Friday, September 15, 2023

The Wax Museum

I have nine, weird wax museum stories in the THOIA Archive-- the last one added back in 2019. So let's make it an even odd tenth terrifyin'  tale today, and this time with Don Rico turning up the hellacious, haunting heat! From the February 1951 issue of Marvel Tales #99!


Brian Barnes said...

So the ending is pretty obvious from the splash, but ... man ... it's still so freaky! You know it's coming, you know our sculptor is going to get a fate worse than death and yet the thing rolls on. It's really creepy!

I will ding it a bit for being so text heavy, but if I claim to love EC then I can't really be that harsh on text heavy stories.

It is a talking head story, but like most of the wax museum stories, they always get in a good collection of monster and/or killer statues.

Again, creepy!

JMR777 said...

Albert should have known better, no one likes to hear criticism, especially artists, especially artists who seem a little off kilter.

Mr. Cavin said...

This story shows a lot of chutzpah, not only by turning on an already deeply cliche reveal--"Gasp! The wax dummies are all real people!"--but also by teasing that reveal dozens of times in language like "It was true! I had felt all along that I was in the presence of human beings whose hearts beat beneath that hard wax exterior[.]" In a way, it sets up the reader conditioned to expect a twist; the big surprise here being there is no twist. Turns out, we're conditioned to expect just exactly what did happened, but the characters themselves wouldn't be, right? Like Brian, I feel like the real terror derives from watching these people discover what we knew all along: That they were trapped in a horror comic.

I love it when they get funky with the splash. Obviously, when I first saw those disembodied lips Science Fiction / Double Feature began playing my head. And it's too bad there isn't a Brad and Janet tucked into this tale, stuck between insane sculptor and obsessive sculptee, their innocent consciousness dilated through depraved circumstance, and left to suffer the consequences of learning they are trapped in a horror story. just like we knew all along.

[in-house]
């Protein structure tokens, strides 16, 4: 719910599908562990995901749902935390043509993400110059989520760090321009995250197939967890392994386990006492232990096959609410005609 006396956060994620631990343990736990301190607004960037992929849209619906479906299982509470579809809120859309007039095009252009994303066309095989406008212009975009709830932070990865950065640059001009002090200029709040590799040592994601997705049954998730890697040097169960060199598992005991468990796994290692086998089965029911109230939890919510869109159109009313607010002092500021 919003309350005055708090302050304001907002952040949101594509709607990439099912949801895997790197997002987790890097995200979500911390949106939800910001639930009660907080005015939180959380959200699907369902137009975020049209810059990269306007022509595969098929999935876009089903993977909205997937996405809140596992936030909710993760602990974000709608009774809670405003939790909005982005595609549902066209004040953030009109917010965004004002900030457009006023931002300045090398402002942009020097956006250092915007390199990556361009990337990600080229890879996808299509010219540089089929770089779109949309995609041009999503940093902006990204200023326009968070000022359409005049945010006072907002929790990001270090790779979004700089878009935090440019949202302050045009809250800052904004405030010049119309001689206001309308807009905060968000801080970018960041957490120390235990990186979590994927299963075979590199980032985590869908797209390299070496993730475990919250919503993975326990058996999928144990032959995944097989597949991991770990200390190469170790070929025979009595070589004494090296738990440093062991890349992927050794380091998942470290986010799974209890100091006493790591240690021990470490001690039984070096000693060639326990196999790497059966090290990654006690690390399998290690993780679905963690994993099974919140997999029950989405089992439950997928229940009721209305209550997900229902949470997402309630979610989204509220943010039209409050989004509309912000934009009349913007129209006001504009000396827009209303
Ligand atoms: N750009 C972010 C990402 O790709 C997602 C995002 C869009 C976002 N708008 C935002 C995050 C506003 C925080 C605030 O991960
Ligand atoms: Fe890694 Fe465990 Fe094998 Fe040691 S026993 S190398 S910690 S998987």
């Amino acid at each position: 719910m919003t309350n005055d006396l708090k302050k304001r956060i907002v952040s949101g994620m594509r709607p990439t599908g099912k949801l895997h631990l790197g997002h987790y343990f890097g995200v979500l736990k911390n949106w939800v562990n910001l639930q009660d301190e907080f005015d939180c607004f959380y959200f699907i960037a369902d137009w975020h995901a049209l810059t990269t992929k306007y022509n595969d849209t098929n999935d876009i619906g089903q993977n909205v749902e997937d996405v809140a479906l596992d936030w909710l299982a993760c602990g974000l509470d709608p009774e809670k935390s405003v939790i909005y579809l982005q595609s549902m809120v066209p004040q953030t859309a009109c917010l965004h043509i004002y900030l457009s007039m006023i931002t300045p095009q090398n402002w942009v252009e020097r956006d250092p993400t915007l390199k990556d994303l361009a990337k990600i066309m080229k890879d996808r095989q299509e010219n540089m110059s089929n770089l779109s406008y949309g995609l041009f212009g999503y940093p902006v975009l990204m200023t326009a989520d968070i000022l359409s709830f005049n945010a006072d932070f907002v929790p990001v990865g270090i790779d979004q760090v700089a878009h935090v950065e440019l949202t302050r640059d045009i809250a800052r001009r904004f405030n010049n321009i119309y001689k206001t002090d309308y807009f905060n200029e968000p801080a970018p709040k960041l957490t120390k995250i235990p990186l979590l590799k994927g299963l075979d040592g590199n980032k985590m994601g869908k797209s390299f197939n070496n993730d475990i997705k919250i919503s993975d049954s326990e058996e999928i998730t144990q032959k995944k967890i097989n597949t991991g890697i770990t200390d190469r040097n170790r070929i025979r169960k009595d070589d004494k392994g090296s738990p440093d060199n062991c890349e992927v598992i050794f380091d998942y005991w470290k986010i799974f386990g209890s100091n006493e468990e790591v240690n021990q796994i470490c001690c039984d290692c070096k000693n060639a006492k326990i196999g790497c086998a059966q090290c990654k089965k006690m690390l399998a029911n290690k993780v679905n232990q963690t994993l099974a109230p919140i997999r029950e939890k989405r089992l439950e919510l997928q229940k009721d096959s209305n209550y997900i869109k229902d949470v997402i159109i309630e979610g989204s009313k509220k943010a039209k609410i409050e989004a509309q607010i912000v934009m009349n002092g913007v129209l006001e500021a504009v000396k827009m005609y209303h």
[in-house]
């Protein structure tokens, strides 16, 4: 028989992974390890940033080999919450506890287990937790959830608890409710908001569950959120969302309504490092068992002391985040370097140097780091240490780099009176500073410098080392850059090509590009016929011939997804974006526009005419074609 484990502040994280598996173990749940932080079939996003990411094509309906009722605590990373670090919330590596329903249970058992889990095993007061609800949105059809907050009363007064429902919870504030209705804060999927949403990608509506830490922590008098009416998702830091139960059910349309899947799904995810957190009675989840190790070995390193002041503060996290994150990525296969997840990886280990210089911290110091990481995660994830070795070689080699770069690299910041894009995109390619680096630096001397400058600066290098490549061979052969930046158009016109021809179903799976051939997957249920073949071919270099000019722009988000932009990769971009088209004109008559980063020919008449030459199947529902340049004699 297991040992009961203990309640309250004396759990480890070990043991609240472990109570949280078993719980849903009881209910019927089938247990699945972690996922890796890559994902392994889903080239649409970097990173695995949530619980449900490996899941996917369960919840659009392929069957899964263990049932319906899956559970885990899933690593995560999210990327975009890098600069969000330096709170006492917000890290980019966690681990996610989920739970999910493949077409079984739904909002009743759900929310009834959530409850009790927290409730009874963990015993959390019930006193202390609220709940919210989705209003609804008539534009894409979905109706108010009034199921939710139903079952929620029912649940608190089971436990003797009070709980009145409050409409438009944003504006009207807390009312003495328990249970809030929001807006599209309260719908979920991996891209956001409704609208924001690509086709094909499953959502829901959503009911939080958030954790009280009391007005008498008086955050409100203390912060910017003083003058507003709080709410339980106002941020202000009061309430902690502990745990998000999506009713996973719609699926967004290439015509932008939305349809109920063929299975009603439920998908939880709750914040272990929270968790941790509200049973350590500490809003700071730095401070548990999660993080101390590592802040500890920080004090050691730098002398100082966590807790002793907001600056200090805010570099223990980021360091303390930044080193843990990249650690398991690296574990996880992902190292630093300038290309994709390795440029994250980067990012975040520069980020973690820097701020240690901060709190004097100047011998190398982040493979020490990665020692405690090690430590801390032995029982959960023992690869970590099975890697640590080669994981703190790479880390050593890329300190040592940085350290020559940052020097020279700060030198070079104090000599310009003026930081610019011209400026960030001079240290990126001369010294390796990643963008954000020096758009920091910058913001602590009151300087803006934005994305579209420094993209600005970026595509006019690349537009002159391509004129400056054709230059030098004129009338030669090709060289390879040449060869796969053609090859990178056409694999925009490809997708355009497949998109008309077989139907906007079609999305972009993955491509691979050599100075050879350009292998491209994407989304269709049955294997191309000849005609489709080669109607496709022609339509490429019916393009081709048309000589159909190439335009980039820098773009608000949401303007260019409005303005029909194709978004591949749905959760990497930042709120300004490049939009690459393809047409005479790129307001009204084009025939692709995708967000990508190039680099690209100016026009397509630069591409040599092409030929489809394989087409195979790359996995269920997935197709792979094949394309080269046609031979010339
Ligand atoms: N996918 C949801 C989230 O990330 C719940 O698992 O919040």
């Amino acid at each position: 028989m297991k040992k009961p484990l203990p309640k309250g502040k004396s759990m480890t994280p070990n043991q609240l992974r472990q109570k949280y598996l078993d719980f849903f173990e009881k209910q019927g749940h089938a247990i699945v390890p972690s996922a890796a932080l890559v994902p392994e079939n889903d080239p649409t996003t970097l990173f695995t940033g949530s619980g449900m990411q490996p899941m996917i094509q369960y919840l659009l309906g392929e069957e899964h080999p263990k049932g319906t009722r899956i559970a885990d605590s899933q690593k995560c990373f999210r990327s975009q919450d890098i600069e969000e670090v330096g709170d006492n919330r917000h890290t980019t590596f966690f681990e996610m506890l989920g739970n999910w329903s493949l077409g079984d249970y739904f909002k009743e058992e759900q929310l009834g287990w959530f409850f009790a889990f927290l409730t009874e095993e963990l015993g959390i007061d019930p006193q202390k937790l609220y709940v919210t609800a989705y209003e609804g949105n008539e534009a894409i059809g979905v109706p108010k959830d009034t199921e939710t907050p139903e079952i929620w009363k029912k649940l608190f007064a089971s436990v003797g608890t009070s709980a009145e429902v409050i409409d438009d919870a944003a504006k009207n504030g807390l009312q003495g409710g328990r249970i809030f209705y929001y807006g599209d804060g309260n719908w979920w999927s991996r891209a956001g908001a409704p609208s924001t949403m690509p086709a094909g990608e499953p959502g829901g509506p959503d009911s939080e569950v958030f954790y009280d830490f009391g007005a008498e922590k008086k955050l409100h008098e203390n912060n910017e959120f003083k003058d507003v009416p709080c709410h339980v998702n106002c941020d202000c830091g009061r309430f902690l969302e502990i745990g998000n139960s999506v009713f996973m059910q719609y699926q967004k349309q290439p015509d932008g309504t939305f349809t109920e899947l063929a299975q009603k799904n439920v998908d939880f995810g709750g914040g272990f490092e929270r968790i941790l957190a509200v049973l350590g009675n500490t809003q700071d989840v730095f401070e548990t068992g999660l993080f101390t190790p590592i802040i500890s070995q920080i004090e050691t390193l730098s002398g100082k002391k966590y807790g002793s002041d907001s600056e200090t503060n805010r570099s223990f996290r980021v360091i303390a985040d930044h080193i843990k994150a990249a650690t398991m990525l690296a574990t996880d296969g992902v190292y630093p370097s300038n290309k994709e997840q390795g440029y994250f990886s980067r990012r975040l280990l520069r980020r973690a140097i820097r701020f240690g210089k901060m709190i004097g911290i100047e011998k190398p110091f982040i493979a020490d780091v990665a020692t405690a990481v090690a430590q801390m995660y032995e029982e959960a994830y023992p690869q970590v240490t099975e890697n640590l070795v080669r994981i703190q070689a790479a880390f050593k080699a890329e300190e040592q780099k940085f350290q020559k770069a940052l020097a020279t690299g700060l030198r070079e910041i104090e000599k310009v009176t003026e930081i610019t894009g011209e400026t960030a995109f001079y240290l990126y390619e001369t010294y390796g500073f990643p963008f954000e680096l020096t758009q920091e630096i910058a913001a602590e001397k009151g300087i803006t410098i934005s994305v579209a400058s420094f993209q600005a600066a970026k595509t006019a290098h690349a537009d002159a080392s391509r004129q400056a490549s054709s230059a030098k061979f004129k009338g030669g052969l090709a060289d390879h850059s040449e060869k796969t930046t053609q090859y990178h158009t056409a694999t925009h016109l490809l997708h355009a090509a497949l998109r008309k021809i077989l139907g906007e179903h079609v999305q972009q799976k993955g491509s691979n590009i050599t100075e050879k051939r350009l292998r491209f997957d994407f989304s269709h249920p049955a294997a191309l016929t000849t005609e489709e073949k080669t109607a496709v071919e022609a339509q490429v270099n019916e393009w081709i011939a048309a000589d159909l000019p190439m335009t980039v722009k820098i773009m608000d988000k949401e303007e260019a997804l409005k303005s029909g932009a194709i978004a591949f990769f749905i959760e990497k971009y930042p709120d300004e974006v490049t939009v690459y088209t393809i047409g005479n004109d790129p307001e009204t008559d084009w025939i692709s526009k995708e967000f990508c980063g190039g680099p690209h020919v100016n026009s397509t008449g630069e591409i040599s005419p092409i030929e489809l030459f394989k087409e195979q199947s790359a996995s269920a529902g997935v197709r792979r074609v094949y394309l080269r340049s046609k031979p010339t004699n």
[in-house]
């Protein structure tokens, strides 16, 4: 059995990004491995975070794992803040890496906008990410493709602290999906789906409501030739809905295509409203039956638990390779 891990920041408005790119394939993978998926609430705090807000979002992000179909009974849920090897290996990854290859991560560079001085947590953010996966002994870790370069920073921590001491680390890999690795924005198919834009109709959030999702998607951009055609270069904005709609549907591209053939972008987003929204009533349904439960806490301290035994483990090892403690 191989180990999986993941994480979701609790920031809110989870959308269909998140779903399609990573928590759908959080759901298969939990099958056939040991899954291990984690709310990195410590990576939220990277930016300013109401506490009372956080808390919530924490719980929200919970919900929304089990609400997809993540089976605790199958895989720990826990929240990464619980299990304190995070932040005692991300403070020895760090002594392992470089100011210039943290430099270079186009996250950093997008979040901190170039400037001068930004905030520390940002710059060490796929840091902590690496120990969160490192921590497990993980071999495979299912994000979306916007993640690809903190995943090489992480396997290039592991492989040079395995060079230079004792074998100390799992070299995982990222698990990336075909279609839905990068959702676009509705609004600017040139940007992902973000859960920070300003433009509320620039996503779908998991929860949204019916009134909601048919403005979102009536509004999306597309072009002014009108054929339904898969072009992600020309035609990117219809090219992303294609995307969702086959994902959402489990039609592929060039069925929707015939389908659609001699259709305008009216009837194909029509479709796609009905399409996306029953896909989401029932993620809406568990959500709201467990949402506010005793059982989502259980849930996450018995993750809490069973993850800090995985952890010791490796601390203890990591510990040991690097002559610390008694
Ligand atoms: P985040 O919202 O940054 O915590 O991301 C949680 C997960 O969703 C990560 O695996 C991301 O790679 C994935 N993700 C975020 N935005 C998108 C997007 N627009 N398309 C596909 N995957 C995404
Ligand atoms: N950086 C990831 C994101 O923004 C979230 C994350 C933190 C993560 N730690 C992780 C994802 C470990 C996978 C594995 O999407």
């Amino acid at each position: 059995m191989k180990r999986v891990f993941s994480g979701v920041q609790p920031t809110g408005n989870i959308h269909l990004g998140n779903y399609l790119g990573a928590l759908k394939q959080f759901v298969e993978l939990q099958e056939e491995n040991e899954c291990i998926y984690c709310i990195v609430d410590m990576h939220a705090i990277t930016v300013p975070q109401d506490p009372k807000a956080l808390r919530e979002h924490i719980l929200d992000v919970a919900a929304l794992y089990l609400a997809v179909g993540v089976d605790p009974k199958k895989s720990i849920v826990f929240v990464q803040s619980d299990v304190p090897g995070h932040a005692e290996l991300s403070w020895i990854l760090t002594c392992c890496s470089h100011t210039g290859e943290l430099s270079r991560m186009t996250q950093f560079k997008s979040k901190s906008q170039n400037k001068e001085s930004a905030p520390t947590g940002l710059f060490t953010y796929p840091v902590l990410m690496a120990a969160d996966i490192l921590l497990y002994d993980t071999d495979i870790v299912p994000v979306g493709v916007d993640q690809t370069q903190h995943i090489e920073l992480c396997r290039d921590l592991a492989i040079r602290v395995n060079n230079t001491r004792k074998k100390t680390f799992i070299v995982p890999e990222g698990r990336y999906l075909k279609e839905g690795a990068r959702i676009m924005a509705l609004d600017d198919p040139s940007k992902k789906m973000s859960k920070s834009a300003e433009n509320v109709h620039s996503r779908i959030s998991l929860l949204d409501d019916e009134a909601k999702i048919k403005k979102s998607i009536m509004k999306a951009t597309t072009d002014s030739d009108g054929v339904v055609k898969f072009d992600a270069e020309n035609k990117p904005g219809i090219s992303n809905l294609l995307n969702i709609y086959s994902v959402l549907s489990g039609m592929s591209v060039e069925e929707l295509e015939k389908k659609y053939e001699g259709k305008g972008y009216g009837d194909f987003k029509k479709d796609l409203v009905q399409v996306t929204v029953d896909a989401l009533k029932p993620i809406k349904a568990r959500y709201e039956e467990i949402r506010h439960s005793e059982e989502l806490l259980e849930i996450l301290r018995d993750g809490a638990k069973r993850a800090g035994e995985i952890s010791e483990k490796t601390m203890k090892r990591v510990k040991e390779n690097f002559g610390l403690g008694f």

JMR777 said...

After rereading this comic, it makes me realize that the mouth could have been used as a horror comic narrator, the mouth of the nameless void or the whispers of the beyond. It could still work if anyone wants to reboot horror comics.

バーンズ エリック said...

I wouldn't say this story gives away the ending in that the doom--if not the form--is outright stated. It's a pretty common trope at that, with Sunset Boulevard being a prominent example. What is weird is the telepathy introduced at the end. Oh, yes, I can see it ties into the whole 'they look as if they could speak' thing, but I don't think it's really needed to sell it. The mental communication between the victims would work better if they were real wax figures & ersatz people rather than the other way around, and in fact has been used like that, with the Twilight Zone having a prominent example.

I also don't think the enmity between the two is sold enough or that the way the plot is set in motion can bear any thinking about, but I do like the art, of course especially because of the Mort Meskin/Steve Ditko/Jim Starlin-esque disembodied floating lips.

Swinging back to the story, I will say I kinda admire the chutzpah with which the writer does not care about the mechanics of the transformation. Magic? Science? It doesn't say, does it? It doesn't really matter which it is for the story, so it doesn't really matter to the writer, I guess. Fair enough.

Grant said...

It's interesting when a horror story gives you a character who isn't all that sympathetic, but makes you sympathize with him (like WEREWOLF OF LONDON).
Maybe that isn't all that true of Bert Simms, but he is sort of egotistical when it comes to his art (even if it makes him an overachiever instead of a boaster).